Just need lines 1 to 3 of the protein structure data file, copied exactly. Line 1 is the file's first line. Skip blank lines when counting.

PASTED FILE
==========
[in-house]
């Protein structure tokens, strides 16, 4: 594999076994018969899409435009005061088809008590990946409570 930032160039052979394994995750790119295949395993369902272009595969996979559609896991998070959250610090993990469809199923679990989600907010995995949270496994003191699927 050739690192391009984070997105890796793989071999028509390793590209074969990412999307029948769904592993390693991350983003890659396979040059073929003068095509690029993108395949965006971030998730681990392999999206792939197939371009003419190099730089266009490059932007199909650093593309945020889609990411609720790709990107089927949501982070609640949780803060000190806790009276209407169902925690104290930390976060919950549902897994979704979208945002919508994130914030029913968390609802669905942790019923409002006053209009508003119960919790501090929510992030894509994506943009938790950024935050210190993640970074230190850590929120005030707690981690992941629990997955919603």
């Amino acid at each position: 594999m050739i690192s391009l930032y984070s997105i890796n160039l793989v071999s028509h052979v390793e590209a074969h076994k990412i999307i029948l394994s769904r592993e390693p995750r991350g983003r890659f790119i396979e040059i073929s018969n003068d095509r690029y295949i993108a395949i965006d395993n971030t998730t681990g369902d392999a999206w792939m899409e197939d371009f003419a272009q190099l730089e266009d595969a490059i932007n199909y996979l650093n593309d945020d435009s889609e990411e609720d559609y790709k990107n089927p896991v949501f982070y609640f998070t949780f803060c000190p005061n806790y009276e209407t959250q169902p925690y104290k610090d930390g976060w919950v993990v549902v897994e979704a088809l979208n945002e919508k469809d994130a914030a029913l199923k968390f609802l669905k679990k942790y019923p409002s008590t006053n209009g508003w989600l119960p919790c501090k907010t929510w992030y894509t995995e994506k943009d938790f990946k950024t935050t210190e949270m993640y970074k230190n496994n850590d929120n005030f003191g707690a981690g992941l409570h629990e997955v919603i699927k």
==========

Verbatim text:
[in-house]
């Protein structure tokens, strides 16, 4: 594999076994018969899409435009005061088809008590990946409570 930032160039052979394994995750790119295949395993369902272009595969996979559609896991998070959250610090993990469809199923679990989600907010995995949270496994003191699927 050739690192391009984070997105890796793989071999028509390793590209074969990412999307029948769904592993390693991350983003890659396979040059073929003068095509690029993108395949965006971030998730681990392999999206792939197939371009003419190099730089266009490059932007199909650093593309945020889609990411609720790709990107089927949501982070609640949780803060000190806790009276209407169902925690104290930390976060919950549902897994979704979208945002919508994130914030029913968390609802669905942790019923409002006053209009508003119960919790501090929510992030894509994506943009938790950024935050210190993640970074230190850590929120005030707690981690992941629990997955919603």
């Amino acid at each position: 594999m050739i690192s391009l930032y984070s997105i890796n160039l793989v071999s028509h052979v390793e590209a074969h076994k990412i999307i029948l394994s769904r592993e390693p995750r991350g983003r890659f790119i396979e040059i073929s018969n003068d095509r690029y295949i993108a395949i965006d395993n971030t998730t681990g369902d392999a999206w792939m899409e197939d371009f003419a272009q190099l730089e266009d595969a490059i932007n199909y996979l650093n593309d945020d435009s889609e990411e609720d559609y790709k990107n089927p896991v949501f982070y609640f998070t949780f803060c000190p005061n806790y009276e209407t959250q169902p925690y104290k610090d930390g976060w919950v993990v549902v897994e979704a088809l979208n945002e919508k469809d994130a914030a029913l199923k968390f609802l669905k679990k942790y019923p409002s008590t006053n209009g508003w989600l119960p919790c501090k907010t929510w992030y894509t995995e994506k943009d938790f990946k950024t935050t210190e949270m993640y970074k230190n496994n850590d929120n005030f003191g707690a981690g992941l409570h629990e997955v919603i699927k």